As Goldacre puts it in the introduction to Bad Pharma “in medicine doctors and patients use abstract data to make decisions in the very real world of flesh and blood. If those decisions are misguided, they can result in death and suffering and pain”. Goldacre’s anger is evident here, arguably stemming from the fact that as a medical doctor he prescribed the antidepressant Reboxetine based on misleading and incomplete trial data he had read (because it was the only data published), which hid the fact that Reboxetine gave worse side effects than other antidepressants. Currently the practice of hiding undesirable data is perfectly legal and Reboxetine remains on the market, making money for its manufacturer despite being an inferior drug.

In the recent past pharmaceutical companies have hidden information about severe drug side effects from Doctors and patients; side effects in severity up to and including patient death. For example the diabetes drug Rosiglitazone made by Glaxosmithkline was found to increase the risk of heart attacks.  Rosiglitazone came on the market in 1999, was found to increase heart problems in 2003 by the WHO, a result confirmed by GSK and the FDA in 2006 but not published by them until 2008. In 2007 a meta-analysis was published which showed that Rosiglitazone increases the risk of heart problems by 43%, meaning that for several years Doctors would have prescribed it without knowing the risks to which they were exposing their patients.

There have been many cases where trial data which indicates side effects has been hidden and patients have suffered; GSK tried to obscure the fact that the antidepressant Paroxetine increases the risk of suicide and the fact that the now banned painkiller Vioxx increased the risk of heart attacks was not initially widely advertised by its manufacturer whilst it was on the market and being prescribed to patients.

In 2009 Tamiflu was stockpiled in the UK and by governments around the world during the hysteria of the Swine Flu epidemic, at a cost of £500 million to the UK taxpayer. However, it is not clear that Tamiflu would have ever been effective against swine flu, had the epidemic spread to the UK because Roche who make Tamiflu have withheld clinical trial data about the drug. If Tamiflu was clearly effective why would they withhold the data proving it?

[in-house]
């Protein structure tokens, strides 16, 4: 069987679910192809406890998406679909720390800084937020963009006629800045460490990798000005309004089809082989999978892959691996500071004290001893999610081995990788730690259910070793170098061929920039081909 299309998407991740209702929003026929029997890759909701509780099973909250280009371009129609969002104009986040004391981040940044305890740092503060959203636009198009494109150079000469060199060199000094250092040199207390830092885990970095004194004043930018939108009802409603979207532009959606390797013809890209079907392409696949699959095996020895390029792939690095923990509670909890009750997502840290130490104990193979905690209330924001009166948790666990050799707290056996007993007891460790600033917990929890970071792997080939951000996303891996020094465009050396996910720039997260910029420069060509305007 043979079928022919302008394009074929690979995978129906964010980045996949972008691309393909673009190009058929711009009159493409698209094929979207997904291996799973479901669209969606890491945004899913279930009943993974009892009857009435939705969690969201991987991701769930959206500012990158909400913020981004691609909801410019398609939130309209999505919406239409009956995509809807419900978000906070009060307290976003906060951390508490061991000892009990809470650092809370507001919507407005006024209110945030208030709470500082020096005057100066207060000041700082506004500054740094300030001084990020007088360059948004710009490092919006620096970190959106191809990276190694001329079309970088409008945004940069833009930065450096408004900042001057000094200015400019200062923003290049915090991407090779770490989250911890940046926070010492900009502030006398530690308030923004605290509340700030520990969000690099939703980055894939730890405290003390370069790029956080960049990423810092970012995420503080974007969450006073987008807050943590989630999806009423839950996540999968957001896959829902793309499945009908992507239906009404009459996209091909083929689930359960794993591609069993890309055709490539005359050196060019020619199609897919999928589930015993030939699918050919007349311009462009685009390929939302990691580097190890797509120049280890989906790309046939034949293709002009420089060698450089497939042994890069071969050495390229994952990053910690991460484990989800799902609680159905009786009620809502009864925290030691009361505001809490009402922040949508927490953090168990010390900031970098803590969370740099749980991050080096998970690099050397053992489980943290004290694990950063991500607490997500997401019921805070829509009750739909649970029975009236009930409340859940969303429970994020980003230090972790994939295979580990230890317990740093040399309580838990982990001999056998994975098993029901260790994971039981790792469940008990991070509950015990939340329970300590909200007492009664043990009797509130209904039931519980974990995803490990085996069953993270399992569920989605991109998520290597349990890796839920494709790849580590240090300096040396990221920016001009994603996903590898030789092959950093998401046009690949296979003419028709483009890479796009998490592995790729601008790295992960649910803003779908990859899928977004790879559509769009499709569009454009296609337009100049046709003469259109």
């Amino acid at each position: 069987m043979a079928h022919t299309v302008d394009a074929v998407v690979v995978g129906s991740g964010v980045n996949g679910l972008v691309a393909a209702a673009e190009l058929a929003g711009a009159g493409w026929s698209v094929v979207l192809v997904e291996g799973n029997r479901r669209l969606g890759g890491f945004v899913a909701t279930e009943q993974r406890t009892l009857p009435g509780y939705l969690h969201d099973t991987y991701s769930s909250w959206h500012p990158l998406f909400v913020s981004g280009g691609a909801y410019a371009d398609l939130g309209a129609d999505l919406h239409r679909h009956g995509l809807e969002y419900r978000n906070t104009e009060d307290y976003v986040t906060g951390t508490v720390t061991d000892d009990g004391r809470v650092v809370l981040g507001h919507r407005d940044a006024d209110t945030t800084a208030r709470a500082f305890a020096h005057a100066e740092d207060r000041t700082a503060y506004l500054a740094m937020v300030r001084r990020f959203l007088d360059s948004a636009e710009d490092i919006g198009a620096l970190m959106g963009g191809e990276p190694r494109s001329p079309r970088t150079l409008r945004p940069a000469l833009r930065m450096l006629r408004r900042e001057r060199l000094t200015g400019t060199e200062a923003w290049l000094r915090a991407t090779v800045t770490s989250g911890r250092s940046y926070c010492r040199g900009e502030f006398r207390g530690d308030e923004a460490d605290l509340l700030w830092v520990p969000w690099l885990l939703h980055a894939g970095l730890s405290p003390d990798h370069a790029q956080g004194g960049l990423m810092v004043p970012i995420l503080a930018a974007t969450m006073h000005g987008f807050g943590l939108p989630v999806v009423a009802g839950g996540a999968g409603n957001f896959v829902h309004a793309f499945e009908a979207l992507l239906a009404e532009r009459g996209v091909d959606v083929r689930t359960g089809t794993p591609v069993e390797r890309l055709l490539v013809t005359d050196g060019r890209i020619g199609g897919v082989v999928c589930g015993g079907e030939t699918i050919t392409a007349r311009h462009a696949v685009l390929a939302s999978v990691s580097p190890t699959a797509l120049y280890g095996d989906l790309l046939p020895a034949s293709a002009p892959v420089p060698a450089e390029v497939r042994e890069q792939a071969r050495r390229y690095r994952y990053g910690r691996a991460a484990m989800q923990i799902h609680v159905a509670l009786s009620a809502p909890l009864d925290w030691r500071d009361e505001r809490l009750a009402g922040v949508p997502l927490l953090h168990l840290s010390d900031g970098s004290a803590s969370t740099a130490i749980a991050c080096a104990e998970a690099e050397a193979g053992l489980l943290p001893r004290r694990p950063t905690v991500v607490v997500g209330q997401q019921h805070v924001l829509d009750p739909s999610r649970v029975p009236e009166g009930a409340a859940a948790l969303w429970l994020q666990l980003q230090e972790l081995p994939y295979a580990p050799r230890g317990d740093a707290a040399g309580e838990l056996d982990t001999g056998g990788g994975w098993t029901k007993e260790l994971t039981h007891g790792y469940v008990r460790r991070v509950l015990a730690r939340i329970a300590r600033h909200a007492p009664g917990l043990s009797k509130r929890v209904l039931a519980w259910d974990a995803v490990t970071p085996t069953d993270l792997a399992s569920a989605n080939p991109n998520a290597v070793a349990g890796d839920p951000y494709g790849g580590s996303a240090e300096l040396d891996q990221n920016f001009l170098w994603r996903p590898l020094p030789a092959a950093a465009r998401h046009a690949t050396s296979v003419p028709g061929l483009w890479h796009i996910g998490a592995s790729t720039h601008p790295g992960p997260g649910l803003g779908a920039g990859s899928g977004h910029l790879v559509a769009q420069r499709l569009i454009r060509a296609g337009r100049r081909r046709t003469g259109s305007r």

The likely reality is that Tamiflu is not always an effective treatment against influenza infection and that had swine flu become epidemic in Britain, the public would have suffered for the lack of an effective treatment. Even governments then, are at risk of being misled by the hiding of evidence by drug companies, at great cost to their people in taxes and potential suffering.

Drugs are not developed by pharmaceutical companies if they cannot generate profit. Therefore, as drug companies have monopolised the development, production and distribution of medicines, people around the world suffer unnecessarily. Research for treatments for diseases which affect those in the developing world, where consumers and governments are poorer, have not received the same research resources as first world diseases. Resources are more often poured into research into treatments for first world health problems like obesity and neurological disease to cater to the lucrative first world drug market.